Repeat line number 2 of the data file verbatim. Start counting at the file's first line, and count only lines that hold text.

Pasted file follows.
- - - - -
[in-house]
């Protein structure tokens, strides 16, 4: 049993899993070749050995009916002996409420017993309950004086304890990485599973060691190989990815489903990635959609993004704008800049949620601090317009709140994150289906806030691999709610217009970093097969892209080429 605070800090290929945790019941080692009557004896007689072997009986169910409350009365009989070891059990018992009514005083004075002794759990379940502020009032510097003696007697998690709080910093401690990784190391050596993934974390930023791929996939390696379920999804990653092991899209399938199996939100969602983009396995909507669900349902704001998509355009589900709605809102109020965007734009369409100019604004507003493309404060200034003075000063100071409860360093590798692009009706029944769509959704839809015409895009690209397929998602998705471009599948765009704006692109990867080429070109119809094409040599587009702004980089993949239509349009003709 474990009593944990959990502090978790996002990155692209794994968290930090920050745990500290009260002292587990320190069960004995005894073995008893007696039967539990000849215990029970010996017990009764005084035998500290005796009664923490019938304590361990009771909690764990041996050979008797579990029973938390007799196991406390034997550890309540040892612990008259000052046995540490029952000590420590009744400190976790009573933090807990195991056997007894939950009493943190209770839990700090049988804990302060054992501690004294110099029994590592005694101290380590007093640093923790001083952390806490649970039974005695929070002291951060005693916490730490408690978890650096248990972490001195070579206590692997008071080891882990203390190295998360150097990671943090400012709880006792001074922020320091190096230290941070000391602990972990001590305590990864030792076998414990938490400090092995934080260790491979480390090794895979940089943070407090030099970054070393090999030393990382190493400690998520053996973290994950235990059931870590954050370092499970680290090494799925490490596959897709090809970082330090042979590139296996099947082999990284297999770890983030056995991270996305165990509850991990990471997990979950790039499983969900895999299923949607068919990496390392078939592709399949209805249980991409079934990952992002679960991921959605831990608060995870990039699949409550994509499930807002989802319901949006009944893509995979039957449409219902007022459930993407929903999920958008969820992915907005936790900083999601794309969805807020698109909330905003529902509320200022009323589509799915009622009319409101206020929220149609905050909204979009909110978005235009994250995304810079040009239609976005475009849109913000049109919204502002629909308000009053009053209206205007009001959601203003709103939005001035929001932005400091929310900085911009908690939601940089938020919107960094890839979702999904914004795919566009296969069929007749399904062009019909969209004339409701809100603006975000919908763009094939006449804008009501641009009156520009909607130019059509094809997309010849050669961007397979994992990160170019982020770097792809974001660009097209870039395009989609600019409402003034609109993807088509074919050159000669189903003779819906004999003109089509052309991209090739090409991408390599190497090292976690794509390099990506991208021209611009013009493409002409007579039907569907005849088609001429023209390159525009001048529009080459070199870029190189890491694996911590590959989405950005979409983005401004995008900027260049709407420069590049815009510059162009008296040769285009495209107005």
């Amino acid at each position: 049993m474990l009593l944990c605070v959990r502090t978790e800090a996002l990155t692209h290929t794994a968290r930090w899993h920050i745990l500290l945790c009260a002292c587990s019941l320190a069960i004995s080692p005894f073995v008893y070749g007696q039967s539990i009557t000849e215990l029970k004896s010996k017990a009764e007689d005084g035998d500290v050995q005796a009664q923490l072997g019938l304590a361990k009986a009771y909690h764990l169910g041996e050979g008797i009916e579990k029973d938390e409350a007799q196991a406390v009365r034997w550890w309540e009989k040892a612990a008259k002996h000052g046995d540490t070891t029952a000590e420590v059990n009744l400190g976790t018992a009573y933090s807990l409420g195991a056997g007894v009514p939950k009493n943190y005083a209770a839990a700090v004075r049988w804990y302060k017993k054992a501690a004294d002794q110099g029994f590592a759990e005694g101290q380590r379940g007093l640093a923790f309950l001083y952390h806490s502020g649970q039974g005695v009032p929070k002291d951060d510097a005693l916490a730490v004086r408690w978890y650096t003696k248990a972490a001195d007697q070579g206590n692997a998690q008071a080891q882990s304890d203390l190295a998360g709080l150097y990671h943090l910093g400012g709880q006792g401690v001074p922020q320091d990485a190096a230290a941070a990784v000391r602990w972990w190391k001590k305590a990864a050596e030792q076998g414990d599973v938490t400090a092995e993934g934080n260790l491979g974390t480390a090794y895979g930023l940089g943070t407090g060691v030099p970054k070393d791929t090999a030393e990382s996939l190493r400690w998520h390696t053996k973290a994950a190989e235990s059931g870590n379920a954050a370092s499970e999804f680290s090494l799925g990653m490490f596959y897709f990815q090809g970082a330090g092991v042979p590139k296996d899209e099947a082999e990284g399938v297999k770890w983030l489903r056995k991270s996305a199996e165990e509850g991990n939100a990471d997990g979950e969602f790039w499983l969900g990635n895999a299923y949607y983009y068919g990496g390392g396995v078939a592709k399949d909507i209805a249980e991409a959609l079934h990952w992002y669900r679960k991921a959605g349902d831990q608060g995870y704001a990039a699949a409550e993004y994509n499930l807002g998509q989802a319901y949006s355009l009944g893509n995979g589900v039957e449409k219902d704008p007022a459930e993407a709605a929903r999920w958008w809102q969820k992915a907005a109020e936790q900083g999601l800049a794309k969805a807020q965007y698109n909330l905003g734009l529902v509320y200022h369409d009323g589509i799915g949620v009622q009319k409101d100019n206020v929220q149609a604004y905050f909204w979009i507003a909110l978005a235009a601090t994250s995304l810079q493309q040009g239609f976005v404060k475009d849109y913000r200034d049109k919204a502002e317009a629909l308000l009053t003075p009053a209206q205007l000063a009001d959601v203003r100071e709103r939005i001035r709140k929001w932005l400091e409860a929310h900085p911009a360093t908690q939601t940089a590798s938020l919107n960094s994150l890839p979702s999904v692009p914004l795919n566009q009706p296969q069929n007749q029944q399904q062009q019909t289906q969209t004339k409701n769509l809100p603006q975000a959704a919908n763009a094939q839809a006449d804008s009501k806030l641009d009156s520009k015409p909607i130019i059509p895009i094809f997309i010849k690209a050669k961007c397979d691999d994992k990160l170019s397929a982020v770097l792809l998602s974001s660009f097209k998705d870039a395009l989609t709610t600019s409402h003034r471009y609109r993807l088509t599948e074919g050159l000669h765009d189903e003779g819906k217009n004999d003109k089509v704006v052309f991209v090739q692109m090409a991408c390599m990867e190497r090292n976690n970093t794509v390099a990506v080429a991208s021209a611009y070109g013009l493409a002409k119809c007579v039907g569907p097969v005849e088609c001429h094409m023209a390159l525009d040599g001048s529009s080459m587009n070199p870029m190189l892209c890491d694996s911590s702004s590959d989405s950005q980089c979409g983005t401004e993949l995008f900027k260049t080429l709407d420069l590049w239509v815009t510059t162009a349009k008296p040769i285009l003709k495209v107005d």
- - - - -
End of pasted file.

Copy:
């Protein structure tokens, strides 16, 4: 049993899993070749050995009916002996409420017993309950004086304890990485599973060691190989990815489903990635959609993004704008800049949620601090317009709140994150289906806030691999709610217009970093097969892209080429 605070800090290929945790019941080692009557004896007689072997009986169910409350009365009989070891059990018992009514005083004075002794759990379940502020009032510097003696007697998690709080910093401690990784190391050596993934974390930023791929996939390696379920999804990653092991899209399938199996939100969602983009396995909507669900349902704001998509355009589900709605809102109020965007734009369409100019604004507003493309404060200034003075000063100071409860360093590798692009009706029944769509959704839809015409895009690209397929998602998705471009599948765009704006692109990867080429070109119809094409040599587009702004980089993949239509349009003709 474990009593944990959990502090978790996002990155692209794994968290930090920050745990500290009260002292587990320190069960004995005894073995008893007696039967539990000849215990029970010996017990009764005084035998500290005796009664923490019938304590361990009771909690764990041996050979008797579990029973938390007799196991406390034997550890309540040892612990008259000052046995540490029952000590420590009744400190976790009573933090807990195991056997007894939950009493943190209770839990700090049988804990302060054992501690004294110099029994590592005694101290380590007093640093923790001083952390806490649970039974005695929070002291951060005693916490730490408690978890650096248990972490001195070579206590692997008071080891882990203390190295998360150097990671943090400012709880006792001074922020320091190096230290941070000391602990972990001590305590990864030792076998414990938490400090092995934080260790491979480390090794895979940089943070407090030099970054070393090999030393990382190493400690998520053996973290994950235990059931870590954050370092499970680290090494799925490490596959897709090809970082330090042979590139296996099947082999990284297999770890983030056995991270996305165990509850991990990471997990979950790039499983969900895999299923949607068919990496390392078939592709399949209805249980991409079934990952992002679960991921959605831990608060995870990039699949409550994509499930807002989802319901949006009944893509995979039957449409219902007022459930993407929903999920958008969820992915907005936790900083999601794309969805807020698109909330905003529902509320200022009323589509799915009622009319409101206020929220149609905050909204979009909110978005235009994250995304810079040009239609976005475009849109913000049109919204502002629909308000009053009053209206205007009001959601203003709103939005001035929001932005400091929310900085911009908690939601940089938020919107960094890839979702999904914004795919566009296969069929007749399904062009019909969209004339409701809100603006975000919908763009094939006449804008009501641009009156520009909607130019059509094809997309010849050669961007397979994992990160170019982020770097792809974001660009097209870039395009989609600019409402003034609109993807088509074919050159000669189903003779819906004999003109089509052309991209090739090409991408390599190497090292976690794509390099990506991208021209611009013009493409002409007579039907569907005849088609001429023209390159525009001048529009080459070199870029190189890491694996911590590959989405950005979409983005401004995008900027260049709407420069590049815009510059162009008296040769285009495209107005």